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The 10 Greatest Power Forwards In NBA History

The NBA has been a big man’s league for a long time, dating all the way back to George Mikan and Bill Russell. But as the center position has increasingly moved to the perimeter, the emphasis has shifted to the four man. In today’s game, a great power forward is tasked with everything from blocking shots to stretching the defense and making three-pointers.

The position can sometimes be a thankless one, as night after night even the very best are assaulted from all corners. From LaMarcus Aldridge to Paul Millsap, from Tim Duncan to Ryan Anderson, there are no nights off.

Here are the ten greatest power forwards in NBA history.

[RELATED: The 10 greatest point guards in NBA history]

[RELATED: The 10 greatest centers in NBA history]

[RELATED: The 10 greatest shooting guards in NBA history]

Honorable mention: Dennis Rodman
Narrowly edging out Amar’e Stoudemire, the Worm will get the call. Known as much for his flamboyant personality as his passionate play, Rodman was a contributor on two of the greatest teams in NBA history. The Bad Boy Pistons and Jordan‘s Bulls both deployed Dennis the Menace as he racked up five career championships. He wasn’t the biggest, strongest or most skilled but Rodman led the league in rebounding seven straight seasons. He flat out wanted it more, every single night.

If Rodman could’ve contributed on offense even marginally he would’ve cracked the list. But this is a guy whose career-high point per game average is 11.6. Rodman was a perfect role player, which contrary to popular belief, isn’t a negative term. He knew his job and he went out and did it on a nightly basis. He wasn’t going to take over a game but he could help control one by focusing on the things he did well: defense and rebounding.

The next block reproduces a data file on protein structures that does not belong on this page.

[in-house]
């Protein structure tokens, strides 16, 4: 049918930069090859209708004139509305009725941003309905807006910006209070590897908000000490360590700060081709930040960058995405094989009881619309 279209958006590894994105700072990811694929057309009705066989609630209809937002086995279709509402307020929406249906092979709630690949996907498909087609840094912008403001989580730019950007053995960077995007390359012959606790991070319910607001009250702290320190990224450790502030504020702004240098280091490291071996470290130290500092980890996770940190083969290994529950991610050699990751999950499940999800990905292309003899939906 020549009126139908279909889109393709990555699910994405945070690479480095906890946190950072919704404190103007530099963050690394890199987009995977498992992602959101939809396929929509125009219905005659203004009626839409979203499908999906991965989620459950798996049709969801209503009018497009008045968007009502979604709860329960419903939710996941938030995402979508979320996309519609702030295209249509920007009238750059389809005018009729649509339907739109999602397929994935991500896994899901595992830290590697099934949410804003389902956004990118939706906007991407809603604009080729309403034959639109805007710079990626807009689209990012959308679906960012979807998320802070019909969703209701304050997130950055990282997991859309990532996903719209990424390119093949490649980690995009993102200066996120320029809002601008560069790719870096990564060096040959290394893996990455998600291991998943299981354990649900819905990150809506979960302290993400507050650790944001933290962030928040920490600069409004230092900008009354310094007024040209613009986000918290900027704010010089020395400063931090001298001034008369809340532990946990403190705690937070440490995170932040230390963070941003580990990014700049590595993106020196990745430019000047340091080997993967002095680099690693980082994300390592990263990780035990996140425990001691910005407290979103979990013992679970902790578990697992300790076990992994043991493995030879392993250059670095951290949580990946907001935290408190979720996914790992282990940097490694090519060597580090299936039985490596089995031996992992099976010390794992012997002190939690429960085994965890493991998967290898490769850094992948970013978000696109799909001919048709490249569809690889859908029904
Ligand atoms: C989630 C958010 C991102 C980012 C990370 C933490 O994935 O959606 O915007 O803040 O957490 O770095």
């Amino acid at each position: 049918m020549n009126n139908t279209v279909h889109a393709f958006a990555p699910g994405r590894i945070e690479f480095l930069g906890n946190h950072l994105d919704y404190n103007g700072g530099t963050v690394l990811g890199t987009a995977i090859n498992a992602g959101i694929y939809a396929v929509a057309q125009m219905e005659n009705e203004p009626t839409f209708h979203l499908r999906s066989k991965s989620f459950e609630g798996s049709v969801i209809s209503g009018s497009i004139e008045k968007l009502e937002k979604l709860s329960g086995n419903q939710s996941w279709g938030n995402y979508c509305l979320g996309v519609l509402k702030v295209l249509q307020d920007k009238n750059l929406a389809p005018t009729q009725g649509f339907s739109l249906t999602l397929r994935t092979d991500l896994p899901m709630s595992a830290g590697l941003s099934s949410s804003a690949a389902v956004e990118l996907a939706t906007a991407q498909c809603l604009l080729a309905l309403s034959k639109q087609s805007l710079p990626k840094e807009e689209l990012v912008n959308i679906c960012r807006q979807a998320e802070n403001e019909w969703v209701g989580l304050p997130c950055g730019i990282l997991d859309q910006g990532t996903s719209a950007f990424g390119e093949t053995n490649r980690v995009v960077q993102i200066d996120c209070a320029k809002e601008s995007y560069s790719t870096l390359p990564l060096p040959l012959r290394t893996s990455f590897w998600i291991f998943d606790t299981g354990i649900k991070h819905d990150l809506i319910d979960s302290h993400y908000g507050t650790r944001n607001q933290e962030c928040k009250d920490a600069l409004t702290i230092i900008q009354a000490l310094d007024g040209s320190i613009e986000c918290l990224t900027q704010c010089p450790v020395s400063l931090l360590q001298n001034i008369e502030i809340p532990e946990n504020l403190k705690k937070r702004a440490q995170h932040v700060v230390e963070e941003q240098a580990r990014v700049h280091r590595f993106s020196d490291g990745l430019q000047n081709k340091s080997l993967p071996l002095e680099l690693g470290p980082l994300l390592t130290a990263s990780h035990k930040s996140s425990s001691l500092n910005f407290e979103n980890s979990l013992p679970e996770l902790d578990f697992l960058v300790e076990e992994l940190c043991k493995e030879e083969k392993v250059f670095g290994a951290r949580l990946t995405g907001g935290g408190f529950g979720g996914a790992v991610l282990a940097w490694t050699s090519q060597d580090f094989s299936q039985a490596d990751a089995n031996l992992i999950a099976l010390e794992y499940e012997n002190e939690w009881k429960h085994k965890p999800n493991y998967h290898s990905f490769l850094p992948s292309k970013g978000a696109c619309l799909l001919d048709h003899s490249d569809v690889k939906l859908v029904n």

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10. Shawn Kemp
Career Accolades: 6x All-Star, 3x All-NBA
The Reign Man was explosive; he had his generation hooked. If only he truly focused on basketball. An elite talent who had some brush-ups with the law and alleged focus issues. I always think of Michael Irvin when I think of Shawn Kemp. He was still a star but could he have been the best ever if he kept his nose clean? The Reign Man had four straight seasons of 18 points, 10 rebounds and 50 percent shooting or better. He never won a championship but he did help Gary Payton and the Seattle Supersonics push Jordan’s Bulls to a six-game series in the 1996 NBA Finals.

9. Pau Gasol
Career Accolades: 2X champion, 4X All-Star, 3X All-NBA
The accolades don’t truly commend the effort Gasol has put forth over his career. He played in the era of elite power forwards, which definitely made it harder for him to rack up the All-NBA appearances. Gasol has an elite arsenal of post moves, he has the fundamentals around the basket that every coach dreams of. When people rag on Dwight Howard for his lack of post moves, Pau Gasol is the reason why. He finishes at the rim with both hands, and is incredibly quick with the ball. He was a bordeline franchise player in Memphis but when he got to Los Angeles he really shined as the 1B to Kobe Bryant‘s 1A. Many believe he should have won the Finals MVP award in 2010 when he led the entire postseason in win shares.

8. Bob Pettit